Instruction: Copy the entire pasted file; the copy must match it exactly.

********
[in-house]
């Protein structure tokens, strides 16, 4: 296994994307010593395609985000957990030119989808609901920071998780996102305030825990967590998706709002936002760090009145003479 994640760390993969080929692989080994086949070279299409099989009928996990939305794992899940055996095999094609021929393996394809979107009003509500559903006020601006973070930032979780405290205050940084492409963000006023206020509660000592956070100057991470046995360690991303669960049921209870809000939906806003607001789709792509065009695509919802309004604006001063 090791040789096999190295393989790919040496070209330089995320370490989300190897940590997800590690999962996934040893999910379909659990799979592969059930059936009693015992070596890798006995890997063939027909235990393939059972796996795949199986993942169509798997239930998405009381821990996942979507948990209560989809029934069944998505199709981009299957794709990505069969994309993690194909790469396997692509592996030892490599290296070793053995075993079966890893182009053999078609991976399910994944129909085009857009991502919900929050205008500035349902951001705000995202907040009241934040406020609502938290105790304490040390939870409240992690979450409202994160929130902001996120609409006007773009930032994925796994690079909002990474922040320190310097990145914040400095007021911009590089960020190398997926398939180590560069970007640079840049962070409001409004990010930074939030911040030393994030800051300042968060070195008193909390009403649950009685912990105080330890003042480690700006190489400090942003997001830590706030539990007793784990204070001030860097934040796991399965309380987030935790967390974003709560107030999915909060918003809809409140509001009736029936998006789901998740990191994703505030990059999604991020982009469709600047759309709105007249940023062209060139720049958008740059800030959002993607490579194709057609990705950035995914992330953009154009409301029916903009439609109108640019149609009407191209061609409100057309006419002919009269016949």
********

[in-house]
């Protein structure tokens, strides 16, 4: 296994994307010593395609985000957990030119989808609901920071998780996102305030825990967590998706709002936002760090009145003479 994640760390993969080929692989080994086949070279299409099989009928996990939305794992899940055996095999094609021929393996394809979107009003509500559903006020601006973070930032979780405290205050940084492409963000006023206020509660000592956070100057991470046995360690991303669960049921209870809000939906806003607001789709792509065009695509919802309004604006001063 090791040789096999190295393989790919040496070209330089995320370490989300190897940590997800590690999962996934040893999910379909659990799979592969059930059936009693015992070596890798006995890997063939027909235990393939059972796996795949199986993942169509798997239930998405009381821990996942979507948990209560989809029934069944998505199709981009299957794709990505069969994309993690194909790469396997692509592996030892490599290296070793053995075993079966890893182009053999078609991976399910994944129909085009857009991502919900929050205008500035349902951001705000995202907040009241934040406020609502938290105790304490040390939870409240992690979450409202994160929130902001996120609409006007773009930032994925796994690079909002990474922040320190310097990145914040400095007021911009590089960020190398997926398939180590560069970007640079840049962070409001409004990010930074939030911040030393994030800051300042968060070195008193909390009403649950009685912990105080330890003042480690700006190489400090942003997001830590706030539990007793784990204070001030860097934040796991399965309380987030935790967390974003709560107030999915909060918003809809409140509001009736029936998006789901998740990191994703505030990059999604991020982009469709600047759309709105007249940023062209060139720049958008740059800030959002993607490579194709057609990705950035995914992330953009154009409301029916903009439609109108640019149609009407191209061609409100057309006419002919009269016949």